Intralesional Injections
Esophageal Stenosis
Sclerotherapy
Hepatic Encephalopathy
Portal Hypertension
Complementary Therapies
Thrombocytopenia

ASJC Scopus subject areas

  • Gastroenterology

Cite this

Intralesional administration of photosensitizer in photodynamic therapy : a novel approach. / WongKeeSong, L. M.; Wang, Kenneth Ke Ning; Nourbakhsh, Ali.

In: Gastrointestinal Endoscopy, Vol. 45, No. 4, 1997.

Research output: Contribution to journalArticle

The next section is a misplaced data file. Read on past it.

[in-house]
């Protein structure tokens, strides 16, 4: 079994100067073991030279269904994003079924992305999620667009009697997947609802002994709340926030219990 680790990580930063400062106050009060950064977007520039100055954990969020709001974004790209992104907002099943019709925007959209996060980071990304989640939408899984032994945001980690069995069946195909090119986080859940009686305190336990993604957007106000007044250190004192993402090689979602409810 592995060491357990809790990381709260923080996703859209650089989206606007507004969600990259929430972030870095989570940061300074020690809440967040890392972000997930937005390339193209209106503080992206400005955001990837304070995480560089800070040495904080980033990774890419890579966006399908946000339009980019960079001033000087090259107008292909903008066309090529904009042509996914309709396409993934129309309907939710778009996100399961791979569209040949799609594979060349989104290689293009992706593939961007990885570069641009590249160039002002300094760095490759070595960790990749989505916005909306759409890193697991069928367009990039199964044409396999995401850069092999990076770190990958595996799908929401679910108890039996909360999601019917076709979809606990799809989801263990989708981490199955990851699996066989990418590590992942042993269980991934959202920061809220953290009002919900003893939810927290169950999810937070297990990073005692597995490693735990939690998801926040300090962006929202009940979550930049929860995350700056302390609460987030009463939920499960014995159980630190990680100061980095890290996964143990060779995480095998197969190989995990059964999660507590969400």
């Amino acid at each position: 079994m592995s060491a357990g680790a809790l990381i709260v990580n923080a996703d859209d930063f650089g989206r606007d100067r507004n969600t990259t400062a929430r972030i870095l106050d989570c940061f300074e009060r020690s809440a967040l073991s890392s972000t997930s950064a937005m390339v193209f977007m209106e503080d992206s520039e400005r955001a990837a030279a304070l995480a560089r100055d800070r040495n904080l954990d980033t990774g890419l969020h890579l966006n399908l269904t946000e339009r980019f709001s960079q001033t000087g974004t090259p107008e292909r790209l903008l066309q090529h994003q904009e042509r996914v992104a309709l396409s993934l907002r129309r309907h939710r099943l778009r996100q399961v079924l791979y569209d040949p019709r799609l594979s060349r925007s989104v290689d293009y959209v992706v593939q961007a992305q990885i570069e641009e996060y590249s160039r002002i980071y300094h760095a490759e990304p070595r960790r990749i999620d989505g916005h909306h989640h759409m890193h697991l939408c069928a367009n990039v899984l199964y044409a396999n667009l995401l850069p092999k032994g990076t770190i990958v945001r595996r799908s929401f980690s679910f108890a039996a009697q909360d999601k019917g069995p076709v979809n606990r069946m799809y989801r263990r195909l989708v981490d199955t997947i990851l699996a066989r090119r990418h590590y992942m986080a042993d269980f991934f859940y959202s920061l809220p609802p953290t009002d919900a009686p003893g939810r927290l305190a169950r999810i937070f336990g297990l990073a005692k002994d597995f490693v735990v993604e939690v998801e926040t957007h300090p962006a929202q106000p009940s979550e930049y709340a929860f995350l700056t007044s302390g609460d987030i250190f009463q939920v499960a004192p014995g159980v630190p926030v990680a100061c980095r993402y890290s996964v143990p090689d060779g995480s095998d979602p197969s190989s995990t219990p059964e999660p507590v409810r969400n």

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N2 - Background: Photodynamic therapy (PDT) is a promising form of cancer treatment. PDT relies on light activation of a systemically administered photosensitizer which can result in significant complications such as cutaneous phototoxicity and esophageal strictures. Aim: To assess the effectiveness and systemic adverse effects of intralesional administration of a photosensitizer in PDT of a patient with esophageal carcinoma. Methods: A 76 y/o white female was evaluated for intralesional PDT regarding adenocarcinoma (T2N0M0) arising on a background of specialized Barrett's mucosa. Her history is complicated by Child's B cirrhosis with portal hypertension s/p TIPS procedure and significant thrombocytopenia predisposing her to high-risk surgery. Chemotherapy and radiation therapy were contra-indicated. PDT was performed 6 months previously using intravenously administered photosensitizer which resulted in nausea and vomiting precipitating an episode of hepatic coma. The patient also developed cutaneous phototoxicity. Because of tumor persistence, intralesional PDT was offered as an alternative therapy in the hope of eradicating the tumor and avoiding systemic toxicity. Our recent animal studies demonstrated the effectiveness of local administration of hematoporphyrin derivative (HpD) in PDT. From these studies, we determined that maximal tissue damage occurred when phototherapy is conducted within 6-24 hrs after local administration of HpD (p<0.05). No systemic phototoxicity was noted. Ten mls of porfimer sodium at a concentration of 2 mg/ml was injected intralesionally into the patient's esophageal tumor using a 4 mm sclerotherapy needle. Six hrs post photosensitizer injection, phototherapy was applied at a dose of 300 J/cm fiber with a 2.5 cm diffusing fiber at a power of 400 mW at 630 nm. Endoscopic assessment was performed the following day. Laser-induced fluorescence (LIF) was also performed 24 hrs post intralesional injection to assess systemic drug concentration. Results: Post PDT endoscopy revealed significant necrosis of the treated area. The tissue damage was limited to the tumor bed sparing necrosis of the contralateral wall. LIF showed no systemic distribution of the photosensitizer. In addition, the patient demonstrated no adverse effects such as nausea, vomiting, or cutaneous phototoxicity. Conclusions: Intralesional PDT seems to be effective in the management of localized lesions. Its primary advantages over systemic photosensitizer administration include minimizing skin phototoxicity and maximizing local tissue destruction. The latter expectedly will result in lesser circumferential damage that predisposes to stricture formation.